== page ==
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Do You Parallax?

Posted on 12.16.2012

By the time you read this, there will be some new, bleeding edge, blow-yourmind type design trend that you’ll desperately want to include on your Web presence and that other designers have seemingly already mastered and from which they are seeing positive results.

The problem is, by the time you get around to it, it may just be more “tired” than “wired.”

The pace of innovation in digital design is phenomenally fast as you more than likely know (as Heidi Klum says, “One day you’re in, the next day you’re out”). Thus, every digital designer — and every enterprise that employs them — needs to be aware of what’s possible and feasible to deploy within the visual experience developed and provided to users through a company’s website presence.

One of the more innovative and engaging trends of the recent past has been that of parallax design. Parallax refers to the design of two parallel objects that move at different speeds. The practice is not new by any means (it was used in 1980s video games, for example). What is new are the countless examples of parallax design in action on the Web today. This popularity is bringing the practice into much greater focus and increasing its use by the design digerati.

Websites that employ parallax design are disruptive in that they force users to shift away from the predominant, linear paradigm of scrolling (the traditional up and down style) and into a more immersive, nearly 3D browsing experience (or at least something with more dimension and depth). That can be frightening for some users, but if the aim is to create a useful, and more importantly, more memorable and engaging experience for users, implementing parallax scrolling is one sure-fire way to do that. Let’s look at a few examples: Contemporary clothing retailer Krystralrae has an equally contemporary design thanks to its use of parallax scrolling. The entire site is actually built using a parallax effect, but where it really stands out is when viewing the actual clothing collection. As a user scrolls down with their mouse, a static image of a model wearing the clothes (as seen below) changes outfits as they progress. To promote its new Kinvara 3 running shoe line, Saucony leveraged parallax design to detail the physical construction of the shoe and the technology behind it. As a user scrolls through the website, they virtually experience the shoe in its various stages of production (see sidebar) — from the shoe’s engineering and cushioning technology, to treads and colors.

Making Parallax Work

To create your own parallax design, you’ll be pleased to discover that there are numerous tutorials, scripts and resources available on the Web. With experience in some form of Javascript (such as jQuery), and a familiarity with HTML5 and CSS3, going parallax is increasingly simple. Here are a few of the most popular jQuery plugins to add some parallax effects to your current (or soon to be redesigned) website:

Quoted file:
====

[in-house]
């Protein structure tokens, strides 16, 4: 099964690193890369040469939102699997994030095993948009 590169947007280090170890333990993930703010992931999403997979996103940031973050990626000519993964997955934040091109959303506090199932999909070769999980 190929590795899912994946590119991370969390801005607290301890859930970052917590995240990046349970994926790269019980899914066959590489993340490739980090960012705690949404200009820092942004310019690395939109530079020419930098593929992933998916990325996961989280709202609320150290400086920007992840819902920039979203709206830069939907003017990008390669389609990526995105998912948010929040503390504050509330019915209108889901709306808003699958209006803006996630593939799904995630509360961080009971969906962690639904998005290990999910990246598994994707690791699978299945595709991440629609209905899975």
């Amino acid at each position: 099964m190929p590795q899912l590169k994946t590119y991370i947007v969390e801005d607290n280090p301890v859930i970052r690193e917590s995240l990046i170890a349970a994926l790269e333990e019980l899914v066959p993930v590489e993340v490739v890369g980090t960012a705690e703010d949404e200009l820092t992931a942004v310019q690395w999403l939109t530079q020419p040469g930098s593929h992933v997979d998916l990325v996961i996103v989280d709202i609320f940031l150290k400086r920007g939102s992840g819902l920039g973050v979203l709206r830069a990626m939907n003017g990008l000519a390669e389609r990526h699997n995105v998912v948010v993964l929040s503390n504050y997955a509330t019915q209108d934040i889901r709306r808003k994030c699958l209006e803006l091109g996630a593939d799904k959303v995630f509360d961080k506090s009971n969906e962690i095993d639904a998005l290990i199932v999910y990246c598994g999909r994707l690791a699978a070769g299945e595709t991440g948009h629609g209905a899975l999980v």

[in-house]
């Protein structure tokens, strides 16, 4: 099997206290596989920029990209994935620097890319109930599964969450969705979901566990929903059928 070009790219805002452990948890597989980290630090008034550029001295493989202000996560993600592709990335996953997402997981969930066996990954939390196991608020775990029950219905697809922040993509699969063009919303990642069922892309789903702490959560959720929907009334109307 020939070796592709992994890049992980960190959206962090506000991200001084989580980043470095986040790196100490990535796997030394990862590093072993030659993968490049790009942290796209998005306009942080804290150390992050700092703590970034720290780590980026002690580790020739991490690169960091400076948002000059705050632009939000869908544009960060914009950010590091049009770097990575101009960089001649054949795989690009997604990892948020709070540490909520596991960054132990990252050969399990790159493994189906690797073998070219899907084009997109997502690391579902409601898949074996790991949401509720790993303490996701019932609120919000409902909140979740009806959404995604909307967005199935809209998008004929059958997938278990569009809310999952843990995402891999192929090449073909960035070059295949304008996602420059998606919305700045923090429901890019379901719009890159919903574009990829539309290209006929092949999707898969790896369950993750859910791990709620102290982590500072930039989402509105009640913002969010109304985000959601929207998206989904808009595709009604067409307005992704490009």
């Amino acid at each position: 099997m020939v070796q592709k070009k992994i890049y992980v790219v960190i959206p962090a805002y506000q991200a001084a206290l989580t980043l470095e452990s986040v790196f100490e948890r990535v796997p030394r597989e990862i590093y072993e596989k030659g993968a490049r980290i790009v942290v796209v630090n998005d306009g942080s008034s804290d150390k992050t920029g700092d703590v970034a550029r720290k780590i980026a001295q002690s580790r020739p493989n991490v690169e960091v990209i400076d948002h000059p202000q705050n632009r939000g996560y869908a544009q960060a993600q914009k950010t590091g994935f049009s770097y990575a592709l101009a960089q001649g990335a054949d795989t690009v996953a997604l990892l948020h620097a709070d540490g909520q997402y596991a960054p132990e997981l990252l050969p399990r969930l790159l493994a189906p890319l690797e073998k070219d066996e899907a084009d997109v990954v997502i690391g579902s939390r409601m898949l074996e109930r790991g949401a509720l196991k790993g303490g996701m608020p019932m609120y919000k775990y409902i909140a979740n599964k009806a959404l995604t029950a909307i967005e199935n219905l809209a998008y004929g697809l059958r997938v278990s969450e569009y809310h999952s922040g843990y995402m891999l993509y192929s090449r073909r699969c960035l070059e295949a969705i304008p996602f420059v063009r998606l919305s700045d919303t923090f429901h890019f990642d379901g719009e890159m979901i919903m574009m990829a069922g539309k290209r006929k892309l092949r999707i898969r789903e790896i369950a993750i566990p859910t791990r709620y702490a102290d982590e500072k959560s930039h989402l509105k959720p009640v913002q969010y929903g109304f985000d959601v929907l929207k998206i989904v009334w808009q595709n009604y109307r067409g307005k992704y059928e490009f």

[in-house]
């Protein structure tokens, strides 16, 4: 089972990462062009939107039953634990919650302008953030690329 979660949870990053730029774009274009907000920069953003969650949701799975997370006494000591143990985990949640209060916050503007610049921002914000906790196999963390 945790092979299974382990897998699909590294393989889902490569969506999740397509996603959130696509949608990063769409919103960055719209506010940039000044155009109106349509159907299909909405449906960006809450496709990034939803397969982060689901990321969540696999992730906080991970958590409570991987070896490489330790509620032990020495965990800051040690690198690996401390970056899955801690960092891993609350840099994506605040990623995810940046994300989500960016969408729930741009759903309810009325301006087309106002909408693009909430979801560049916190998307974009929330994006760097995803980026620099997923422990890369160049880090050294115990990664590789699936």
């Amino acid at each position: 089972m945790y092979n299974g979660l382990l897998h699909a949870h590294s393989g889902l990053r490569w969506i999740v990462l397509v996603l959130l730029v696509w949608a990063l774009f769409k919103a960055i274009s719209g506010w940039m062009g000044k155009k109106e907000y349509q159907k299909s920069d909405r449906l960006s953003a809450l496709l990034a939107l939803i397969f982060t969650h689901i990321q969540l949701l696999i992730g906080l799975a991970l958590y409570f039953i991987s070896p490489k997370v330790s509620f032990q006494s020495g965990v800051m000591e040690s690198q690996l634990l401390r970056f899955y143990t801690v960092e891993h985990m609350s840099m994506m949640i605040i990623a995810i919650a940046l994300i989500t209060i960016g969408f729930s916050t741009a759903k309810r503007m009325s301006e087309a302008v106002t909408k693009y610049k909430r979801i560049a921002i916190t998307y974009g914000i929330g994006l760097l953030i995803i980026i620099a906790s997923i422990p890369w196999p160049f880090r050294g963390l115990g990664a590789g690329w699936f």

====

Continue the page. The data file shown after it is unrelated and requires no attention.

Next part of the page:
Stellar.js: This is probably the most popular and highly regarded plugin available. It allows users to add parallax scrolling effects to any type of scrolling element.

Scrollorama: Use Scrollorama if you want to animate different elements on a Web page based on a browser window’s scroll position.

Arctext.js: This jQuery plugin was made to help designers rotate letters (it’s based on the Lettering.js plugin) by calculating the “right rotation” of each letter and distributing them equally across the arc of a given radius.

Scrolldeck.js: Scrolldeck.js provides an (almost) static background that moves slower than a visitor scrolls by changing the top position of the background for every pixel of the page that is scrolled.

Curtain.js: Create Web pages with multiple fixed panels that unroll using Curtain.js, which helps your page move, as the name implies, in the same way that a curtain rises.

Spritely: This plugin from Artlogic allows you to create dynamic character and background animations (known as “sprites”) using HTML and JavaScript. Parallax scrolling is currently one of the most popular effects in the Web design community, and slowly but surely, the Web is seeing some boundary-breaking implementations. The problem is, these are boundarybreaking implementations and that alone can cause some virtual discomfort within an organization.

Keep in mind that the Parallax design trend is not well suited to those websites (or individual pages) that require an abundance of information, because users will scroll through and scan, rather than read the information presented. Its best use is when images and visual graphics can express meaning and evoke positive sentiment far more than words alone. Parallax scrolling is an immersive way to present simple content in a dynamic fashion, particularly for websites based on artistic or creative expression. As always, make sure that the site’s functionality is adequate to the content being presented and appropriate for its audience.

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